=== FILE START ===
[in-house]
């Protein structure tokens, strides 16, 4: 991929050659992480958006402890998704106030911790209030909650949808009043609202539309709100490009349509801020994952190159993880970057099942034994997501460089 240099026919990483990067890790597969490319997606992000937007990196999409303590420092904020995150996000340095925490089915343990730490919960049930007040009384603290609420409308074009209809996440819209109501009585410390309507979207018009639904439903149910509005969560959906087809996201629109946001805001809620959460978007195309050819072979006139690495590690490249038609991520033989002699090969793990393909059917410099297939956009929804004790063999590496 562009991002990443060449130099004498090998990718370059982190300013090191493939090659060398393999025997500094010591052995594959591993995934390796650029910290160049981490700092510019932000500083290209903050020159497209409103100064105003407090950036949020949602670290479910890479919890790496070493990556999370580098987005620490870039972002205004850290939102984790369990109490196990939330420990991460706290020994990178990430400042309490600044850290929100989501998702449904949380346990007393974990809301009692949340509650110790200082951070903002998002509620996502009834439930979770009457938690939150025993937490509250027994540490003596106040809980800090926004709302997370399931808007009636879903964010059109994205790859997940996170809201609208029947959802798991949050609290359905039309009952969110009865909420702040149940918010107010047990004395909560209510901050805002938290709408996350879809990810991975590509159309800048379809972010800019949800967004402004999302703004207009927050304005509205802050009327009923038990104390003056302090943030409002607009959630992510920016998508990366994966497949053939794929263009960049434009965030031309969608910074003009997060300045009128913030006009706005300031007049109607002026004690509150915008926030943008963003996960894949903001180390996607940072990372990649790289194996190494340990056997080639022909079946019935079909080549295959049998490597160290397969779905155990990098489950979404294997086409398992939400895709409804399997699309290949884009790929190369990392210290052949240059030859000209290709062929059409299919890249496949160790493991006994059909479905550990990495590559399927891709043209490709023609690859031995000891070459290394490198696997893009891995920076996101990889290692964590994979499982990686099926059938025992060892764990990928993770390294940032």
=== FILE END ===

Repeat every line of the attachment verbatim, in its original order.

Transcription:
[in-house]
């Protein structure tokens, strides 16, 4: 991929050659992480958006402890998704106030911790209030909650949808009043609202539309709100490009349509801020994952190159993880970057099942034994997501460089 240099026919990483990067890790597969490319997606992000937007990196999409303590420092904020995150996000340095925490089915343990730490919960049930007040009384603290609420409308074009209809996440819209109501009585410390309507979207018009639904439903149910509005969560959906087809996201629109946001805001809620959460978007195309050819072979006139690495590690490249038609991520033989002699090969793990393909059917410099297939956009929804004790063999590496 562009991002990443060449130099004498090998990718370059982190300013090191493939090659060398393999025997500094010591052995594959591993995934390796650029910290160049981490700092510019932000500083290209903050020159497209409103100064105003407090950036949020949602670290479910890479919890790496070493990556999370580098987005620490870039972002205004850290939102984790369990109490196990939330420990991460706290020994990178990430400042309490600044850290929100989501998702449904949380346990007393974990809301009692949340509650110790200082951070903002998002509620996502009834439930979770009457938690939150025993937490509250027994540490003596106040809980800090926004709302997370399931808007009636879903964010059109994205790859997940996170809201609208029947959802798991949050609290359905039309009952969110009865909420702040149940918010107010047990004395909560209510901050805002938290709408996350879809990810991975590509159309800048379809972010800019949800967004402004999302703004207009927050304005509205802050009327009923038990104390003056302090943030409002607009959630992510920016998508990366994966497949053939794929263009960049434009965030031309969608910074003009997060300045009128913030006009706005300031007049109607002026004690509150915008926030943008963003996960894949903001180390996607940072990372990649790289194996190494340990056997080639022909079946019935079909080549295959049998490597160290397969779905155990990098489950979404294997086409398992939400895709409804399997699309290949884009790929190369990392210290052949240059030859000209290709062929059409299919890249496949160790493991006994059909479905550990990495590559399927891709043209490709023609690859031995000891070459290394490198696997893009891995920076996101990889290692964590994979499982990686099926059938025992060892764990990928993770390294940032």